attention, cognitive overload;, overstimulation

Michael and I attended Circle of Mercy’s family retreat this weekend at the Hinton Center, a Methodist retreat center about two hours away from Asheville. Retreats are always difficult for me since I do much better when I know my surroundings. I decided to attend this one because I was particularly interested in the program. One family in the program spent a year in Cuba helping set up a prison ministry while the other spent two years in Columbia as MCC volunteers. In addition to hearing about both trips, I got to know my fellow Mercites much better.

Since I no longer have to take a nap at noon, I don’t have to worry about making sure I have a place to lay down then. This has freed up my daily schedule but it still hasn’t taken away my over stimulation, “resting my brain” or my attention challenges. I always sit in the front at both churches I attend so I’m not distracted by the various sounds around me. Children wiggling and whispering are particularly difficult for me. Children have a lot of energy and this is a positive thing. It pains me that I often cannot enjoy this energy since it pushes against my deficits. I can only imagine how difficult having a brain injury would be when one is trying to raise children at the same time!

We had our meals and our programs in a large “live” room. Often we broke into small groups which was very difficult for me. I had to filter out all the other groups as they talked which I could not do. These type of events always overstimulate me and I then I experience cognitive overload. On Saturday morning our breakfast and two sessions really pushed on all my deficits and my brain was very tired. I spent part of the afternoon sleeping and just getting away from the stimulation.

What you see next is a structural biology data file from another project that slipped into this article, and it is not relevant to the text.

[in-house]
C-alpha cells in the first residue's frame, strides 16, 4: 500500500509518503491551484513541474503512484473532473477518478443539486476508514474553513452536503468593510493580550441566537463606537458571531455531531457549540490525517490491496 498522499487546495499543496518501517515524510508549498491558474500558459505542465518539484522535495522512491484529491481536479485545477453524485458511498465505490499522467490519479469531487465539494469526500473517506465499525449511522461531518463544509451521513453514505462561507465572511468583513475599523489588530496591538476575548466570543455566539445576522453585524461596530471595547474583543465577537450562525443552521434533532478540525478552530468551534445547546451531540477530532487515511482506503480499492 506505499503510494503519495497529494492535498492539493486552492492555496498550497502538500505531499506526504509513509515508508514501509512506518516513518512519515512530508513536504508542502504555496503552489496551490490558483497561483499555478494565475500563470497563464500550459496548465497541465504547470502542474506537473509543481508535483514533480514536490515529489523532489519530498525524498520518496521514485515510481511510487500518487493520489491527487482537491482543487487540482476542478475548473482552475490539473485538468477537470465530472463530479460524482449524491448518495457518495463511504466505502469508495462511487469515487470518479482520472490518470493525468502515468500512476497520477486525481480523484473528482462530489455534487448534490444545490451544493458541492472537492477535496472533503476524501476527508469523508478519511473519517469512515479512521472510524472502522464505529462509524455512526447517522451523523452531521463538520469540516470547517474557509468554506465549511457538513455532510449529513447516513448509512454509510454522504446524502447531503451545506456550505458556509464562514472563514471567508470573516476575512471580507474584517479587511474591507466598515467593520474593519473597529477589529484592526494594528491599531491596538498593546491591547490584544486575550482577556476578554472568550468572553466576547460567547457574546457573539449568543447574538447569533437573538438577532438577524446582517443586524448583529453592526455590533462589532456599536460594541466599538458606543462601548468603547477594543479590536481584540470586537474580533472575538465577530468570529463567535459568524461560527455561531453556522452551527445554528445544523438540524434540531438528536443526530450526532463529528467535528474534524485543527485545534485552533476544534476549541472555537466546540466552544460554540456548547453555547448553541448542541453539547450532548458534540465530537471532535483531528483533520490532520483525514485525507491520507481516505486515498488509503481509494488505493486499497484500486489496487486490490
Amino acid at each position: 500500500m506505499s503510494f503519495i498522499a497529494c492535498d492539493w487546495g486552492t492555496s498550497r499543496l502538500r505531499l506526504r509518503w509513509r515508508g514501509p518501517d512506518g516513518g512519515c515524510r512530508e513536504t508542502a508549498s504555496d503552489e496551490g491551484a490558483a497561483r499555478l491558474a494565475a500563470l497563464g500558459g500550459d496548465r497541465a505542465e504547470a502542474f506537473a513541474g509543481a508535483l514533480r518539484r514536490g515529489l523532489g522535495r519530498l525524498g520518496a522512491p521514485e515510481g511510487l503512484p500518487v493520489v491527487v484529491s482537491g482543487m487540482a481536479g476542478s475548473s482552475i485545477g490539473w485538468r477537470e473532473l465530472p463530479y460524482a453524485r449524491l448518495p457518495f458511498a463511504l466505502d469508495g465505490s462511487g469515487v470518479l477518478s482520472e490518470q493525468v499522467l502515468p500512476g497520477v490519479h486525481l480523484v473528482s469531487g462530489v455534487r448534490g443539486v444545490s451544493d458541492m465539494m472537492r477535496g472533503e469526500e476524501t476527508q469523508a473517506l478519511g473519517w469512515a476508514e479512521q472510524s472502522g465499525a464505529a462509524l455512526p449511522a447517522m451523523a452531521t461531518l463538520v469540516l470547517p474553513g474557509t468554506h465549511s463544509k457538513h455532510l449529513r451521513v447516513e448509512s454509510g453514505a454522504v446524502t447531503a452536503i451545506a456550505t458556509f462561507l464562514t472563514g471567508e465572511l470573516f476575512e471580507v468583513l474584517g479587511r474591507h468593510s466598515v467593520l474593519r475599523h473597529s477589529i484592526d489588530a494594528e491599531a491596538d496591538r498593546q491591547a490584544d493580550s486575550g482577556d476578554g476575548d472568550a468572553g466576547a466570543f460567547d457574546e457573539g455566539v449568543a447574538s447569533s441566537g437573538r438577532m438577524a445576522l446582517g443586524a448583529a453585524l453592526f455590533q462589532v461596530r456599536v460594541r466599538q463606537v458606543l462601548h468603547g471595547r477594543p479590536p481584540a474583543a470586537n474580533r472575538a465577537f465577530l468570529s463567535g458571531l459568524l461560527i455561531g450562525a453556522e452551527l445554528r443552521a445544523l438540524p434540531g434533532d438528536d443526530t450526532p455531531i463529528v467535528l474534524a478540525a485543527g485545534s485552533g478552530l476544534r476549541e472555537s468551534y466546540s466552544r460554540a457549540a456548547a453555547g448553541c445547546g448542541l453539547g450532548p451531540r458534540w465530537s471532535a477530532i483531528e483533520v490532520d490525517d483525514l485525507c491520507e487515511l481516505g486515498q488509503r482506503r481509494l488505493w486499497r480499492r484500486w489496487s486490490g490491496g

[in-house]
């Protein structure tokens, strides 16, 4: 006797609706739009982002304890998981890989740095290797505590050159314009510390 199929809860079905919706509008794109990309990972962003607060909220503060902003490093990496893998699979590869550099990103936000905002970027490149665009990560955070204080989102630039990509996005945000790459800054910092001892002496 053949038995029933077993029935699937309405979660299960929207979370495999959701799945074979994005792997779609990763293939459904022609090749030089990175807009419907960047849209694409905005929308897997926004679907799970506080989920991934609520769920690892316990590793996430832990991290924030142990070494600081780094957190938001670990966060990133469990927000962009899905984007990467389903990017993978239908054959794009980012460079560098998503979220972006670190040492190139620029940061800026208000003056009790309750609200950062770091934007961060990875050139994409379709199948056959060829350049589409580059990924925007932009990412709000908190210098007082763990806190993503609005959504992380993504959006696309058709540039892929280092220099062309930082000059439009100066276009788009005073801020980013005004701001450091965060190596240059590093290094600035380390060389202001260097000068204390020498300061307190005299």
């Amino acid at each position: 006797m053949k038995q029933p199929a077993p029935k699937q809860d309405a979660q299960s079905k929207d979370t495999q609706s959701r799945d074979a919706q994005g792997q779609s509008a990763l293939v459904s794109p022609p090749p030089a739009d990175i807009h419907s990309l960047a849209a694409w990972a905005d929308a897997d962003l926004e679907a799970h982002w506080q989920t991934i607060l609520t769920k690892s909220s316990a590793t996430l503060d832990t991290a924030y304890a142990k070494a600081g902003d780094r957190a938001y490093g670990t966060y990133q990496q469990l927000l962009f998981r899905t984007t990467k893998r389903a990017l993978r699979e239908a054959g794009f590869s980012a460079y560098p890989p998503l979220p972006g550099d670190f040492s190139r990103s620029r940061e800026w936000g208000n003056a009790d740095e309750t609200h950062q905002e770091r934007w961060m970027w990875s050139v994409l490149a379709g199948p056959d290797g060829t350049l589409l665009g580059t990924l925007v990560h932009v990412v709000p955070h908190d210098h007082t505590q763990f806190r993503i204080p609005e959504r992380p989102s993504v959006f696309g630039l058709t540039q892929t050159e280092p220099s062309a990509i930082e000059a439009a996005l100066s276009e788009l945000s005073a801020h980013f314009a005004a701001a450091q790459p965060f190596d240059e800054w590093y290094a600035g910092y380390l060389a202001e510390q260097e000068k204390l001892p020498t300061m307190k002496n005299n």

My spatial orientation issues came into play as well. The main building was in the middle while families with children slept in one building and those of us without children slept in the building on the other side. I couldn’t get straight which side my building was on. Every time I left the main building to go back to my room, I turned the wrong way. I must say, it really was sort of funny. I still worry about what people think of me (I’m working on this!) and I imagined people seeing me turn around several times and thinking I was some sort of space cadet!

I did get to know several Mercites much better. It was a great retreat and I’m glad I went. Ken Sehested, one of the co-pastors quoted someone (I can’t remember the person’s name) who said, “The opposite of poverty is not plenty, but sharing.” While we in the United States have much to learn from people who live in poverty, I took this quote very personally. “The opposite of being alone and misunderstood as a brain injury survivor, is to reach out to others and share my struggles.”

That is what I did this weekend. Of course there is a danger of complaining about them endlessly but I’m careful to avoid this. There also is a danger in expecting everyone to change for me and I try hard not to do this as well. As Jesus said in John 10:10, “The thief comes only to steal and kill and destroy. I came that they may have life, and have it abundantly.” Every day, I’m learning how to manage my TBI and live life abundantly.